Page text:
Breakfast at Tiffany's, San Carlos Hotel, Arizona

John Foley Editorial Photography Shoot

Breakfast at Tiffany's, San Carlos Hotel, Arizona
Breakfast at Brenda's

A great deal of what I have learned about glamour photography has been from the words, photographs and observation of other photographers.   As so much may be learned while quietly watching someone else work, I was fortunate, this past weekend, to have the honor and privilege of observing fellow Phoenix photographer John Foley as he was shooting one of his amazing editorial projects.

It quickly became evident well ahead of the evening’s planned shoot, that John’s vision, attention to details and preparations were quite exact as to where, how, with what props, and what final pictures were intended to be captured.

A Canon shooter, John used a Canon 50D SLR with a Canon 28mm F2.8 lens for this night shoot.

John is fond of using and used for this night shoot a series of incandescent hot lights.  Each light is kept on an individual dimmer in order to adjust and control the quality of his lighting precisely.   These lights are often used at far less than full power and have various metal reflector dishes, from about 6 inch cones to something like a 10 inch curved dish.

The location was outdoors.  We were in and around an old run down wooden building full of character.  It had holes in both roof and sidings through which holes John shined some of his lights to achieve just the right textured results he had in mind. 

In John’s editorial styling, very little post processing is used.  In fact, John intentionally has chosen not to use Photoshop.  When he needs to do some post processing, he uses a lighter weight program and that only gently.

His style is more gritty, thought out ahead of time and pretty close to done when captured in camera.

What’s shot in the camera is pretty much John’s shot.

For example, when John shoots black and white, he shoots it in black and white in the camera.  Myself and many of us shoot color in camera and post process into black and white.

Not so with John.  He feels he gets a better result shooting in black and white directly.  He certainly can see more exactly the quality of B&W he is shooting as he shoots and make adjustments on set while shooting.

When I asked him about Photoshop, John’s sentiment was that if he were to start post processing with Photoshop, it might change his shooting technique developed over years of shooting.  Well his results are quite exciting, and I know Photoshop is certainly effecting how and what I and others put in camera.  Therefore, I whole heartedly applaud John’s purist processes and results.

When we view the results, and I was also able to see some of John’s captivating prints on his walls, particularly surprising for me was the detail he is able to capture while shooting at ASA 100, F2.8 and exposure times dragging his shutter at 1/4 to 1/25 of a second.   All this done without vibration reducing lenses.    The prints are fabulous.  Each is visually compelling and tells a story which sucks the viewer deeper into the print.

Wrigley's Suite, Arizona Biltmore, Relaxed Beauty
Wrigley's Suite, Arizona Biltmore, "Relaxed Beauty"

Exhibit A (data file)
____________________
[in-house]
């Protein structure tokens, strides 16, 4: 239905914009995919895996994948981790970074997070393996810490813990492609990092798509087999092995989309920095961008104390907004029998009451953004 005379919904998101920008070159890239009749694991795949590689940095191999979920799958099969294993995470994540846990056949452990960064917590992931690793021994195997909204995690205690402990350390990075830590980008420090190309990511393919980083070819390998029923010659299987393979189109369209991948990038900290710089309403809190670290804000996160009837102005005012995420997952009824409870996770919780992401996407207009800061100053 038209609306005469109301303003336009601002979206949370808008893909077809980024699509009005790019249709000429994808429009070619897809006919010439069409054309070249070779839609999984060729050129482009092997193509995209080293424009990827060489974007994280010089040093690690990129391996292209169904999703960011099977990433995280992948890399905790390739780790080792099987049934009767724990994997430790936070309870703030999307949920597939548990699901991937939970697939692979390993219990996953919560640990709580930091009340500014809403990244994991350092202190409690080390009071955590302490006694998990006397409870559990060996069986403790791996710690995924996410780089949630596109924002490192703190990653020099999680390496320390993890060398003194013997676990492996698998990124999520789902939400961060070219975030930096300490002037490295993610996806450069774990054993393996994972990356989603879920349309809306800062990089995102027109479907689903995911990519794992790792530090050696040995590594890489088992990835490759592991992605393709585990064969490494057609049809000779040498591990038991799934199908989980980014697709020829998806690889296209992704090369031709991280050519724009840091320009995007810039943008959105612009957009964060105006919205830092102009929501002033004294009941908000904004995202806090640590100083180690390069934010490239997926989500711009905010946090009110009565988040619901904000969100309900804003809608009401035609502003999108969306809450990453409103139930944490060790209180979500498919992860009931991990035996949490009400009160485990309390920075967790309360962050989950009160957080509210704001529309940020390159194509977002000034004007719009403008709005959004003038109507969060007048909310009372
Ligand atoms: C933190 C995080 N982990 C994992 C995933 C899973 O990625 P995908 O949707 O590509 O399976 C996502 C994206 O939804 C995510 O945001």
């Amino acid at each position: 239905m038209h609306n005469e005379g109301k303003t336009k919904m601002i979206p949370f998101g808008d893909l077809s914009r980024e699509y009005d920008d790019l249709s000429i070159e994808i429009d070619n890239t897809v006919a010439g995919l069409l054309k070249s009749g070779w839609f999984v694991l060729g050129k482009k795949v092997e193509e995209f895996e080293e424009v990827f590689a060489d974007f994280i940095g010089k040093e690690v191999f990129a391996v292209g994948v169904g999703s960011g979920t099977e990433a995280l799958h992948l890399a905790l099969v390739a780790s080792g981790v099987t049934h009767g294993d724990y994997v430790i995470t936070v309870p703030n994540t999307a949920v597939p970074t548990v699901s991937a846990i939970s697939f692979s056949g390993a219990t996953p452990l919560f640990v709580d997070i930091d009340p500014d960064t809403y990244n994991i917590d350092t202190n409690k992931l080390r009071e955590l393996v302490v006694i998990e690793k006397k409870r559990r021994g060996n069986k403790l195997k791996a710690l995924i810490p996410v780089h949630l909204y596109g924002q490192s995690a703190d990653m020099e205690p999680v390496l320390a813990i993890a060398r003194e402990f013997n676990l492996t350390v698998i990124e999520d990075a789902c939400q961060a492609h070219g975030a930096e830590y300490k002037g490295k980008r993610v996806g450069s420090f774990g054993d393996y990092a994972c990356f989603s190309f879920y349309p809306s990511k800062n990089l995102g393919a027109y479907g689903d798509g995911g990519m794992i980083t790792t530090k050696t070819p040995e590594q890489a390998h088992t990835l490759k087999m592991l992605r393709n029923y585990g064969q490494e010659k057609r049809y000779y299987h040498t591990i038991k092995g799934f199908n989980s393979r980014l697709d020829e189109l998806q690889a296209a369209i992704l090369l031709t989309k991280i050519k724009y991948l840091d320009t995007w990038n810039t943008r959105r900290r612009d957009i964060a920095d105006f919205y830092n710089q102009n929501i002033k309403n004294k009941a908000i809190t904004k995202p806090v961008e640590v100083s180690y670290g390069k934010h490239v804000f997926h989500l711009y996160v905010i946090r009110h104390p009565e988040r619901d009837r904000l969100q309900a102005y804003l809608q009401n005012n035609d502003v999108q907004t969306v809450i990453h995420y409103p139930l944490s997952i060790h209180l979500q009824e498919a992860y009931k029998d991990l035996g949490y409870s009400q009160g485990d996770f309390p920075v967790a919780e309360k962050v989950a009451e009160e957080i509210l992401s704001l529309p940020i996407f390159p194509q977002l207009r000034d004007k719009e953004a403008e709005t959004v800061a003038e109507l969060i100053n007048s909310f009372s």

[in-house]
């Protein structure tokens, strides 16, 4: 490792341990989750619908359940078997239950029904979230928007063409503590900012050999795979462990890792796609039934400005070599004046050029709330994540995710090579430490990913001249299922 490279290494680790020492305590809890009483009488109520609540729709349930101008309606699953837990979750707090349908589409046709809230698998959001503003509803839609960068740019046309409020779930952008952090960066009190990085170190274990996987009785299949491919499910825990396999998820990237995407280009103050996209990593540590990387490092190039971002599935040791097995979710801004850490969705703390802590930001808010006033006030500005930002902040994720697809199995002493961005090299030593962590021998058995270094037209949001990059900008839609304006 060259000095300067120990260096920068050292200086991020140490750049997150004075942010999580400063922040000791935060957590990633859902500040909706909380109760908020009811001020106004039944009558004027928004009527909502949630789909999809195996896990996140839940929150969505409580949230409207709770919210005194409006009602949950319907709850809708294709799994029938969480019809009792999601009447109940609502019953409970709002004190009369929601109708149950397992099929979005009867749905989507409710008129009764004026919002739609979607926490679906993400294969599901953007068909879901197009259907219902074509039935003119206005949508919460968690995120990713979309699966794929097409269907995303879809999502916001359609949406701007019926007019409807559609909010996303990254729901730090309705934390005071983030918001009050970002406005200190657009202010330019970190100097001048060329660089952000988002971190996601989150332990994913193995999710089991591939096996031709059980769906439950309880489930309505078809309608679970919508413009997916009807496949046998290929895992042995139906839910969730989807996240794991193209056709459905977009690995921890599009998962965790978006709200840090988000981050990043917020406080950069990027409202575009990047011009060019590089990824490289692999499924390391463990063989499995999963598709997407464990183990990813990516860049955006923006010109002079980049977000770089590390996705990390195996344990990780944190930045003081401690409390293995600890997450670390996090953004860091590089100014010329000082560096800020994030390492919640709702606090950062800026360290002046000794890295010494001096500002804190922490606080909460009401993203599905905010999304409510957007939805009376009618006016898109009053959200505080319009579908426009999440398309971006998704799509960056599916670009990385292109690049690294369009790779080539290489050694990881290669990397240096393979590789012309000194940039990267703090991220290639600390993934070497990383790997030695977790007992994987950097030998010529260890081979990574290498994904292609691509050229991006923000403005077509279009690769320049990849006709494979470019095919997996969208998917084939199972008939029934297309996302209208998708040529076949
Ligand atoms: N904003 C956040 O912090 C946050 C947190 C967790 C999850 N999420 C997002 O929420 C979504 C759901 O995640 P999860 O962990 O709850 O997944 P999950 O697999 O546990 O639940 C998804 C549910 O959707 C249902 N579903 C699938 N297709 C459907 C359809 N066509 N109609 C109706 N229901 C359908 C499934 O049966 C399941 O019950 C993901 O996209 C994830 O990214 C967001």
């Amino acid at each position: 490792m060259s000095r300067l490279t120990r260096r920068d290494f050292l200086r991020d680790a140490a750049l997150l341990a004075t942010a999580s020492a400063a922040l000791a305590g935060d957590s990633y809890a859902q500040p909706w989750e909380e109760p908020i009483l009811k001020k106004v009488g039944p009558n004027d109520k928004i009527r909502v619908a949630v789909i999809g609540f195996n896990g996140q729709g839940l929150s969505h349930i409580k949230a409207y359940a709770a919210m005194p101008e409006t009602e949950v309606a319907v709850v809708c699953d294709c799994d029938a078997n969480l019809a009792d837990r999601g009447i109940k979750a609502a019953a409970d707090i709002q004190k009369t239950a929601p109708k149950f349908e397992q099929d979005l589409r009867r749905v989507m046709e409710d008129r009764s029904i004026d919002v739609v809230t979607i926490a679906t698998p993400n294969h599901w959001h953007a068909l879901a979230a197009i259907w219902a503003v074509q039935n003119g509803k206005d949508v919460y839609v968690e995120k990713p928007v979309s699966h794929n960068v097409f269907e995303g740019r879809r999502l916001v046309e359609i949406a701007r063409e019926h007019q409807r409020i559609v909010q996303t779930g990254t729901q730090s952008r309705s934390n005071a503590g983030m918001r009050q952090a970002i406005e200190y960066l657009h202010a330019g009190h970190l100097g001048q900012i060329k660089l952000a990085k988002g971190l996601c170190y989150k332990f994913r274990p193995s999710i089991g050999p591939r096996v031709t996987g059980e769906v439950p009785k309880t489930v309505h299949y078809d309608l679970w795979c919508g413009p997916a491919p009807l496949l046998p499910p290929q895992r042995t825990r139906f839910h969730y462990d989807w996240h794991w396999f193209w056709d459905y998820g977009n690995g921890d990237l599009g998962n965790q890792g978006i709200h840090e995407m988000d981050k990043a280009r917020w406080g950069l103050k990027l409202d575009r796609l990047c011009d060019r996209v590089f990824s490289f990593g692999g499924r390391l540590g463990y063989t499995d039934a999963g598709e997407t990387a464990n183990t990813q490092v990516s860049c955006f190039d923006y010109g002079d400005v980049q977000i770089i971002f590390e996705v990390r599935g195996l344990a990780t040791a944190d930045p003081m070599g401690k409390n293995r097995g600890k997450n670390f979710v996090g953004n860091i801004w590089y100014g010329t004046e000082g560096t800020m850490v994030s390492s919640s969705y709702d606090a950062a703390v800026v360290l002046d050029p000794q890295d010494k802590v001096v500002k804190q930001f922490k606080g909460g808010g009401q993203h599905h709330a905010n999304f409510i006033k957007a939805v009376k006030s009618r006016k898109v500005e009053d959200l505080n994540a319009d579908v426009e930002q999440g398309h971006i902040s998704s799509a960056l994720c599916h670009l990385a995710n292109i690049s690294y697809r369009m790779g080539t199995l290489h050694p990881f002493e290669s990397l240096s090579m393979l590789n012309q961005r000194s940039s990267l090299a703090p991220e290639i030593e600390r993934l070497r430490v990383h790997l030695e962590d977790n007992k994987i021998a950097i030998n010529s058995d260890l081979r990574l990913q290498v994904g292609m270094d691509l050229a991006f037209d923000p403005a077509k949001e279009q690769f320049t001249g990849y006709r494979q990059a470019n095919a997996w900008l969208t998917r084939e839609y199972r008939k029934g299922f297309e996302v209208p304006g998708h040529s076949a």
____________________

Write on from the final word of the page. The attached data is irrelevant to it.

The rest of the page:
How was this possible to shoot so slow and not get motion blur?

John plans ahead, has his models stand stock still, and shoots on a Slik Pro 700DX tripod, you can view or purchase one here.    The tripod helps a lot to keep the camera still.  He is also using lenses in the 28-55mm range.  So, he is not getting a lot of telephoto blur.

The models and poses play a big part as well.  Part of this involves using poses where one can stay steady in the pose.  Where my models may often move when I shoot and their motion will be frozen by my strobes, John’s models hold very still when he is ready to depress the shutter.

By having the idea for the shot well in mind ahead of time, John is able, in short order, to get what he plans into the camera in a final form consistent with his editorial format.

Each shot is staged well ahead of the models arrival.

While heavily involving the models in the actual poses, concepts and artistic processes, John knows ahead of their arrival where and how he will arrange his major props, some of which he has hand crafted for the shoot.

His lights and camera are ready and set up.  The stage is waiting.

When the models arrive. it’s apply makeup, turn on the lights and action.

Or more accurately, pose, hold still, remember the slow shutter times… much like back in the day.

Because of the pre planning, the shoot was accomplished in a remarkably short amount of time.

Observed Shoot 'Sinister Puppeteer'
Observed Shoot "Sinister Puppeteer"

The atmosphere was kept fun by virtue of the quirky themes and John’s playful banter.

With the finished image already well in mind and his sets thoroughly thought out, John quickly got his several shots in camera, along with some minor improvisings.   And voila, another successful wrap.

John’s results, as you can see using the link above, are a charming melange of classic editorial images blended with some brilliant quirky twists.

As you visit his profile, know that not every shoot results in a posting we can view publicly, and that he does about 3 of these themed out shoots per week.  Quite a creative torrent.

Impressive lessons in what can be done with creative forethought, talented models and a slow shutter speed.

Please share any thoughts, opinions or questions by commenting.



2 thoughts on “John Foley Editorial Photography Shoot”

  1. It’s always useful to look into the work practice of a true professional. Especially one so meticulous and dedicated as the one above. Well written and concise – well done

  2. John Foley is great to work with and very professional. I have worked with him multiple times and always get amazing shots (some planned and some random!). I really enjoyed working with him.

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